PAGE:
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The 149th Open Royal St George's

How it stands


Oosthuizen oozes class to take lead into Day 2

Louis Oosthuizen plays a pitch at Royal St George

Louis Oosthuizen continued his fine major Championship form this season with an electric 64 to take the overnight lead after day one of The 149th Open. 

The South African, who is seeking a second Claret Jug to go alongside his runaway win in 2010, hit six birdies in a bogey-free round at Royal St George’s and tops the leaderboard on -6, one clear of Jordan Spieth and Brian Harman.  

Oosthuizen, who finished tied for second at May’s PGA Championship and second outright at last month’s U.S. Open, upstaged playing partners Jon Rahm and reigning Champion Golfer Shane Lowry, who both battled to +1 scores of 71 and have work to do get back into contention on Friday.  

Meanwhile, the omens are good for second-placed Spieth. The only other occasion the three-time major winner has shot 65 in the first round of The Open, he ended up winning in 2017 and he looked back to his brilliant best around the Sandwich links.  

There are a group of five players on -4, including 2009 Champion Golfer Stewart Cink, while Andy Sullivan, Justin Rose, Jack Senior, Danny Willett and Tommy Fleetwood are the leading Englishmen on -3.

Scoring was impressively low in the morning but the afternoon starters were on the wrong side of Royal St George’s notoriously strong winds, making Fleetwood’s effort all the more impressive. 

The 2019 runner-up birdied the last to finish with a 67, while Rory McIlroy also closed with a three to get back to level-par for the Championship. 

The 2014 Champion started with a birdie but had to battle the elements for much of his round and did well to finish with a 70. 


Much of the attention was understandably on Rahm and Lowry at the beginning of this super group’s round.  

Lowry is the defending Champion and clearly revelled in the moment when his name was called on the first tee, a warm smile spread across his face. He was given a rapturous reception but his expression soon turned to anguish as his opening tee shot found the right rough. Bogeys at both the first and second holes followed but he battled hard to get round in 71.  

Shane Lowry tees off at the first

Rahm, meanwhile, won his first major title at the U.S. Open last month – narrowly beating Oosthuizen – and is arguably the best player in the world on current form. But he struggled on Royal St George’s tough layout, with a double bogey on the ninth not helping his cause. A birdie on 18 saw him match Lowry, but they were both left trailing by Oosthuizen.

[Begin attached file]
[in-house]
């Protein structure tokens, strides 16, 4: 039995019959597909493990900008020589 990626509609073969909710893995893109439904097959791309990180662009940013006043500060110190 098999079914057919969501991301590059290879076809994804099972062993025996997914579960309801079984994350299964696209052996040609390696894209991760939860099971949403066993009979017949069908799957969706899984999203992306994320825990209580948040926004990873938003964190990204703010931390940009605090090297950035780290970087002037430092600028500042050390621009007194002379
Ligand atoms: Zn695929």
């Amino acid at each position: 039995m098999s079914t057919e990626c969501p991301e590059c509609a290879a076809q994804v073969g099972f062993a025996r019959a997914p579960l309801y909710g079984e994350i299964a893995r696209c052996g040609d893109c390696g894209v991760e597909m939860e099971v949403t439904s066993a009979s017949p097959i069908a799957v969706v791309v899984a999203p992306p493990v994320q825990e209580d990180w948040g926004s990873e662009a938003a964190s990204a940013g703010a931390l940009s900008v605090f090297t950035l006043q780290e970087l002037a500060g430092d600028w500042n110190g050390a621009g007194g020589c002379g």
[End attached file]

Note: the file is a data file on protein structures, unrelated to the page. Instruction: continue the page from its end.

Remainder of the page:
The 38-year-old started with seven straight pars, missing out on birdies at the popular par-3 sixth and the first of the two par-5s on seven. But his putter warmed up on the eighth with a birdie and two more followed at nine and 10.  

Darren Clarke suggested the player most consistent off the tee is the man to beat this week, nodding towards the perilous rough on either side of the fairway, and it says a lot for Oosthuizen’s driving that he did not drop a single shot.  

His iron play was also sublime and that helped set up more birdies on 13, 14 and 16, while a par-save on 18 cemented his place at the top.  

“(It was) probably in my mind the perfect round I could have played,” said Oosthuizen.

“I did not make many mistakes. When I had good opportunities for birdie, I made the putts. So yeah, just a very good solid round.”  


Oosthuizen will insist it’s far too early to think about winning and part of the reason for that is the calibre of players lurking just behind.  

Spieth was similarly impressive and responded to an early bogey on the third with four successive birdies between the fifth and eighth holes, while two more at 15 and 16 ended an ominously consistent round.  

Jordan Spieth Practice

Harman’s putter was also red-hot on the front nine as he drained five birdies in the first eight holes, while another on 18 saw him join Spieth a stroke back.  

Cink, meanwhile, has won twice on the PGA Tour this season and finished T12 at The Masters in April, while he is obviously comfortable on the links. He might be 48 years old but cannot be discounted.  


No English player has won The Open on home territory since Tony Jacklin in 1969 and not anywhere since Sir Nick Faldo’s Muirfield triumph in 1992, and the home contingent thrilled the 32,000 fans in attendance.  

Rose provided one of the moments of the day with an incredible recovery from a wayward tee shot on 18 to get home in 67, while Fleetwood battled impressively on the back nine and received one of the loudest cheers of the day when he birdied 18. 

Justin Rose plays his second shot from the left of the hut on 18

Paul Casey also made a strong start and is on -2, while Richard Bland – who had the honour of hitting the first shot of The 149th Open at 6.35am – finished with a level-par 70 in the same group as Sullivan, who carded a 67 for the early clubhouse lead.  


A total of 47 finished under par for the day and there is a host of quality lurking at -2, including 2018 Champion Golfer Francesco Molinari – who battled the trickier conditions to sign for a 68.  

Joining him is Spain’s Sergio Garcia and world number one Dustin Johnson, while four-time major winner Brooks Koepka headlines an equally strong group at -1 that also contains Rickie Fowler, Xander Schauffele and Will Zalatoris.  

Bryson DeChambeau surprisingly took an iron off the first tee but the driver let him down thereafter as he finished on +1, the same score as Lowry, Rahm, Lee Westwood and Matthew Fitzpatrick.  

It was also tough going for PGA Championship winner and 2013 Champion Golfer Phil Mickelson, who finished on +10. 

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